Loving People Who Are Completely Different Than Us

The Bible has Jesus saying "Love your enemies and pray for those who persecute you." Always good words to live by, though not always easy. While sitting in a coffee shop on Queen St. here in Kitchener last week, a man approached me and asked what I thought should be done with the guy who murdered close to 80 people - mostly youth - in Norway earlier in the week. After offering up that his actions of course were horrible and tragic, I stated my view against capital punishment. "Well, what if it was someone in your family who was killed?" asked the stranger. After thinking for just a second, I answered that I can't say how I'd react until I was in the situation, but it didn't take me long to know that as horrible as that would be to experience, I still wouldn't want the murderer put to death.

Just today I read in the Toronto Star about a woman in India who was blinded and scarred when someone threw acid onto her face. According to law, the man's punishment was to have acid put into his one eye (literally the eye-for-an-eye mentality at work). However, at the last minute the victim told the authorities to not carry out the punishment, showing mercy for the perpetrator.

What about us though? Perhaps we don't have "enemies" per se. But surely we have someone, or a few people in our lives who have wronged us, perhaps deeply. How can we learn to love them, and, heck, should we? My answer is yes. Resentment and anger does nothing to right any perceived or actual wrongs; what it does instead is it depletes our energy and puts a block up to our greater happiness and freedom. Forgiveness, which is an act of great love, does at least as much for us as it does for the person we feel has wronged us. Is it easy? No way. Sometimes it's the last thing we want to do. But it can be hugely beneficial. I'm a believer in therapy; important things can be accomplished with a professional counsellor. But I also think that perhaps one can talk and talk and talk and never get to the point of letting go of that bitterness and anger they hold inside. I've held anger before, for a long time. And it's not pretty. Now, does forgiving someone who has wronged us mean that all of a sudden we're calling them up every week or getting together for barbecues? Not necessarily. If that person is still a toxic presence in our lives and we can not be around them without them bringing us down with negative energy, then we may have to simply forgive them and let them go for now, or perhaps forever depending on the situation.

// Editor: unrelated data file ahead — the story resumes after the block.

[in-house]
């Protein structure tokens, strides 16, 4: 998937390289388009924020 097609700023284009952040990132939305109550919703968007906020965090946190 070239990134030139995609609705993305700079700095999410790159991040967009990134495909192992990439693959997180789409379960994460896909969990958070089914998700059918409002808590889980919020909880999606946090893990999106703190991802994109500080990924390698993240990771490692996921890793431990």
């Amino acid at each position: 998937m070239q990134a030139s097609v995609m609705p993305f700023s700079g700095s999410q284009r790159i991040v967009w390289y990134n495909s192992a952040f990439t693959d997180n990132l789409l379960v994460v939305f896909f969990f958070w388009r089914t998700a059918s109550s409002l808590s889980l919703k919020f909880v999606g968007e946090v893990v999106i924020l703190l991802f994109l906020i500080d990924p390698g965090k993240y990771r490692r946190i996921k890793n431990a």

What if we have no enemies or anyone who has deeply wronged us? How about learning to love those people around us who are seemingly completely different than we are? It is easy for me to love people who are similar in personality to me or who are spiritually-minded and like classic Cary Grant and Humphrey Bogart films, but what about the person who has bad hygiene, has never been to a church in their lifetime, and listens to techno music all day long? I like to think that I am a loving person and quite kind to everyone around me, but when I get honest, people who are so outwardly different from me are not people I tend to hang around, get to know, and in turn love. I like to think that I am a caring, sensitive guy, but then why do I avoid making eye contact with the homeless people on King St? These are things that I must work on if I want to claim to be a loving person. I can spend my whole life surrounded by people I am comfortable with, or I can reach out and be stretched in the process.

It's easy to love our best friends and our close family. It's another thing entirely to love our enemies or those with whom we have nothing in common.


Mark Andrew

"If we practice an eye for an eye and a tooth for a tooth, soon the whole world will be blind and toothless." ~ Mahatma Gandhi